Proposal 14A is from the Competition Committee, which gives its blessing to the Patriots’ proposal with an added provision to allow the defense to score on the conversion attempt. This would introduce a completely new dimension to the conversion attempt, even though it has been a permanent fixture at the college level. Blocked kicks would continue to be playable by either team (for the offense, though, the ball has to be behind the line of scrimmage). If the defense is successful in scoring a touchdown on the conversion down, they get the two points instead.

Finally, the Eagles went a step further from the Competition Committee’s proposal to incentivize the two-point play. Proposal 14B allows for the defensive recovery, but, unlike the other two proposals, it locks coaches in to their initial decision to go for one or two points.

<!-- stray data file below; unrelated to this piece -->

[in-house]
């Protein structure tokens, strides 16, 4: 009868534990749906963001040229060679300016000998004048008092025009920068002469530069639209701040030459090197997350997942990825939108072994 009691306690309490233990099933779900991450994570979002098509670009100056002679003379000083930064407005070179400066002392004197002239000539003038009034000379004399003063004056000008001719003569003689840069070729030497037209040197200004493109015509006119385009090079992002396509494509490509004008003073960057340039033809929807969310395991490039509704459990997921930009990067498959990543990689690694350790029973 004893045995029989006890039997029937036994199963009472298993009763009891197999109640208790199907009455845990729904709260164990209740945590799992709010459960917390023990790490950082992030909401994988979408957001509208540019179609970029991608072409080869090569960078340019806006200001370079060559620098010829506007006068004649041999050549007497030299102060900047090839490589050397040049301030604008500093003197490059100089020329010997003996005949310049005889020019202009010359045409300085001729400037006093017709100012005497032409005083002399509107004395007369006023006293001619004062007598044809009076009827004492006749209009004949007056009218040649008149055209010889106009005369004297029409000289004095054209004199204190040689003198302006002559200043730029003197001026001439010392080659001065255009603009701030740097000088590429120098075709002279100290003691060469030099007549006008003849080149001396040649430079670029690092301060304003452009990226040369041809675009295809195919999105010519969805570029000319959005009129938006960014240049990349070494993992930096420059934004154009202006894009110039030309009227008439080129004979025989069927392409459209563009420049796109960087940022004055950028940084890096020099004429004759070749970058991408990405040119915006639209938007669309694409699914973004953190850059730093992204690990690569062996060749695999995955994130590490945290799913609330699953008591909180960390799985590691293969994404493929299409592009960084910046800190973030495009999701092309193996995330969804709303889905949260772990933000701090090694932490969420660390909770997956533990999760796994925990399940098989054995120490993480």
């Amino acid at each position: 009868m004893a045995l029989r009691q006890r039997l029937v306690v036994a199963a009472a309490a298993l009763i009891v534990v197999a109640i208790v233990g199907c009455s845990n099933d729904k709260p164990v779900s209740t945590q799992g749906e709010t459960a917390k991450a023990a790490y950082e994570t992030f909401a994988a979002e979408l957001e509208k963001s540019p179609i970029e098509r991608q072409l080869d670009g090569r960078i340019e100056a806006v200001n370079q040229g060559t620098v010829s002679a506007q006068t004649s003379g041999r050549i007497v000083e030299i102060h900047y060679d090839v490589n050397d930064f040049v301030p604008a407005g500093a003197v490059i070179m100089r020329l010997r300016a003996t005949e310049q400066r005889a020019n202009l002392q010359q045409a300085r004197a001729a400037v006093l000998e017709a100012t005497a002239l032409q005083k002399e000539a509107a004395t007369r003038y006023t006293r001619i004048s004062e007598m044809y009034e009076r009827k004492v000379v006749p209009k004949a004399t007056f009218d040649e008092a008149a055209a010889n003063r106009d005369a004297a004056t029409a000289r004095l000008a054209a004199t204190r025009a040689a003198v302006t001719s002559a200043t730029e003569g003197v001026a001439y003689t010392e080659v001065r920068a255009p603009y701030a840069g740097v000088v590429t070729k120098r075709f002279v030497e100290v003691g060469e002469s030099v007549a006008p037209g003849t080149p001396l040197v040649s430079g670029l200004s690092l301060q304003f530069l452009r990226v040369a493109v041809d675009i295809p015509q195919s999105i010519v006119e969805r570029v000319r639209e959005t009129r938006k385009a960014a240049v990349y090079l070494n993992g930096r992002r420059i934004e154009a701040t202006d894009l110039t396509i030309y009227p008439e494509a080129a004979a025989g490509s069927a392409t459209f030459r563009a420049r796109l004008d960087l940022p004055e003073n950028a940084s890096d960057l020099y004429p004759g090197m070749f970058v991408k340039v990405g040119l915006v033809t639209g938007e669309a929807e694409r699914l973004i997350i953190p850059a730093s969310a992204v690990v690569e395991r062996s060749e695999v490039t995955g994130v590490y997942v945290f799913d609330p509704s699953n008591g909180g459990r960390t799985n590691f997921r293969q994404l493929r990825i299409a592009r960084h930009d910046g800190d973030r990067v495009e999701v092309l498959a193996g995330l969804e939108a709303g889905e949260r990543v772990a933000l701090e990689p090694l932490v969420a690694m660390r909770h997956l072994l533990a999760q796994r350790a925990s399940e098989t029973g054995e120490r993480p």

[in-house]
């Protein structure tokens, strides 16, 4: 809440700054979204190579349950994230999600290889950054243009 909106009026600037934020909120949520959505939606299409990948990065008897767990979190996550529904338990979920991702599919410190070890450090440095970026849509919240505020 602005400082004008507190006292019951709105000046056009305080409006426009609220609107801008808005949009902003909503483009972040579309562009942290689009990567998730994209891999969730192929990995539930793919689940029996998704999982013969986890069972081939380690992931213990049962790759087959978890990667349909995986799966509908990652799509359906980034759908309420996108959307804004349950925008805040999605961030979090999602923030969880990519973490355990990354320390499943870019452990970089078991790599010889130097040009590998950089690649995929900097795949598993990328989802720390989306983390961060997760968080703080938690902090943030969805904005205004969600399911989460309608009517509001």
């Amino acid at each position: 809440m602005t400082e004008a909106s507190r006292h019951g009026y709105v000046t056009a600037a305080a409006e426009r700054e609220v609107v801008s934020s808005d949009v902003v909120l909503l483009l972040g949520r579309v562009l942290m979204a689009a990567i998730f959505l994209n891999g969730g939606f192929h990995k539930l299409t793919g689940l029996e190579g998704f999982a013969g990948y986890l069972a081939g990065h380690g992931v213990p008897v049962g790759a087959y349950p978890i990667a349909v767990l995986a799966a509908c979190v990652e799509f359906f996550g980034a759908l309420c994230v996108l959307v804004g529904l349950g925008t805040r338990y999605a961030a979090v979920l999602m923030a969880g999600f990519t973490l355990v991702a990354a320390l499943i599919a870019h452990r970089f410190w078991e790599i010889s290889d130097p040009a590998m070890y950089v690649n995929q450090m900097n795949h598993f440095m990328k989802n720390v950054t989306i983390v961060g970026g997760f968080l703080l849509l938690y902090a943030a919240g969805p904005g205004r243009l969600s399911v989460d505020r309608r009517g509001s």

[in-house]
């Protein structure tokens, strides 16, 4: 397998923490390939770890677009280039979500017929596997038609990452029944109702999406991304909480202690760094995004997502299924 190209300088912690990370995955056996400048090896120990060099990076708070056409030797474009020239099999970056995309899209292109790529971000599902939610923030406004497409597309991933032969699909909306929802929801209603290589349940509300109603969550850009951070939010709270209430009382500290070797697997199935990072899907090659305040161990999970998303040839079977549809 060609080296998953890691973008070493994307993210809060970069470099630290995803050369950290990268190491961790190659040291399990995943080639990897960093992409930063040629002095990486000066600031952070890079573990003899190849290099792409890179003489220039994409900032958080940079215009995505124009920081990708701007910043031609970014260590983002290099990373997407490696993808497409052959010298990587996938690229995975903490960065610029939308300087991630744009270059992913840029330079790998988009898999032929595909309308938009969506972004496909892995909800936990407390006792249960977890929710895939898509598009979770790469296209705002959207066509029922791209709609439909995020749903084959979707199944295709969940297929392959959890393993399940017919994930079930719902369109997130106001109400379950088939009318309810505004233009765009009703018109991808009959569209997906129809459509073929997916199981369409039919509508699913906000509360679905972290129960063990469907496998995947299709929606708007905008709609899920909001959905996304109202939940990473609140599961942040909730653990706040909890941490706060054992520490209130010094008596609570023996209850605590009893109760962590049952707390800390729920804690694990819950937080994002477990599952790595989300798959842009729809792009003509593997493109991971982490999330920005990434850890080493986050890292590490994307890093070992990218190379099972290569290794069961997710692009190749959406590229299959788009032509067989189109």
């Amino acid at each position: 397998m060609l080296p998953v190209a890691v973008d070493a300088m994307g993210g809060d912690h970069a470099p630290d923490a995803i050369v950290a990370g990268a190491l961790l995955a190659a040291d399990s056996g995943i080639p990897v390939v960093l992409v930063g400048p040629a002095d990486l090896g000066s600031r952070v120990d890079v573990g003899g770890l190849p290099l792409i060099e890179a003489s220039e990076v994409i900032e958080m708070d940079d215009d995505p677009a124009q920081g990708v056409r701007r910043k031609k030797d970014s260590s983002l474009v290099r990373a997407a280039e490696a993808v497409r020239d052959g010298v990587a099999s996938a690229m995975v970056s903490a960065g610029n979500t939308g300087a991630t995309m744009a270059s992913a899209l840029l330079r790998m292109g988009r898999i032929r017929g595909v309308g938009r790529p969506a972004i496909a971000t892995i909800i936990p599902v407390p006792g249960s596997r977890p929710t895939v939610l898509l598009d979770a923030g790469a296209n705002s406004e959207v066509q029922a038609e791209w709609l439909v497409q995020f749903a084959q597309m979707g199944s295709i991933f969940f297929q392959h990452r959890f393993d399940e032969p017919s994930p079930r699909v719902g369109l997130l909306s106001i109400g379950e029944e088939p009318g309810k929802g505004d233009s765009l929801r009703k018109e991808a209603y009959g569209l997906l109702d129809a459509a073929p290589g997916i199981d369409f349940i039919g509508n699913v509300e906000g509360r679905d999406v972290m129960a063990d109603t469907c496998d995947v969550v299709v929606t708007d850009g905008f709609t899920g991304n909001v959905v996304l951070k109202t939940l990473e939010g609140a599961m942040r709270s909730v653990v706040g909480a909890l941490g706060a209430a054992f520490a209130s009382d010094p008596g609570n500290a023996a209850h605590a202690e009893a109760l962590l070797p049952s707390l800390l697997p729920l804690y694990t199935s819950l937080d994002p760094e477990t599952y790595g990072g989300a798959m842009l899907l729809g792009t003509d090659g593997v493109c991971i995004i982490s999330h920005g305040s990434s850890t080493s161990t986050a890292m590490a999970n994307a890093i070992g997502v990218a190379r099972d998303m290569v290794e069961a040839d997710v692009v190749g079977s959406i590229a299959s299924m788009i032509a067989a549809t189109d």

There is a fourth option on the table: none of the above. If 22 of the 32 owners do not agree on any one of the proposals, then the status quo prevails: the conversion snap remains at the 2, the defense is not allowed to recover, and Eagles coach Chip Kelly will still try to find a way to run a swinging gate formation on an extra point (video). There are many anomalies with the proposals that the owners should consider the none-of-the-above option:

Competition Committee chairman is suspended. The proposal from the Competition Committee will not be defended by longtime committee chairman Rich McKay. As part of the punishment assessed on the Falcons franchise for playing recorded crowd noise during home games, McKay was suspended from his influential post on the Competition Committee. Rams coach Jeff Fisher is likely to assume the leadership role for the committee, as he often has a co-leadership role with McKay. While Fisher is more than capable of presenting the committee’s proposal, the owners will not be able to question McKay during the process.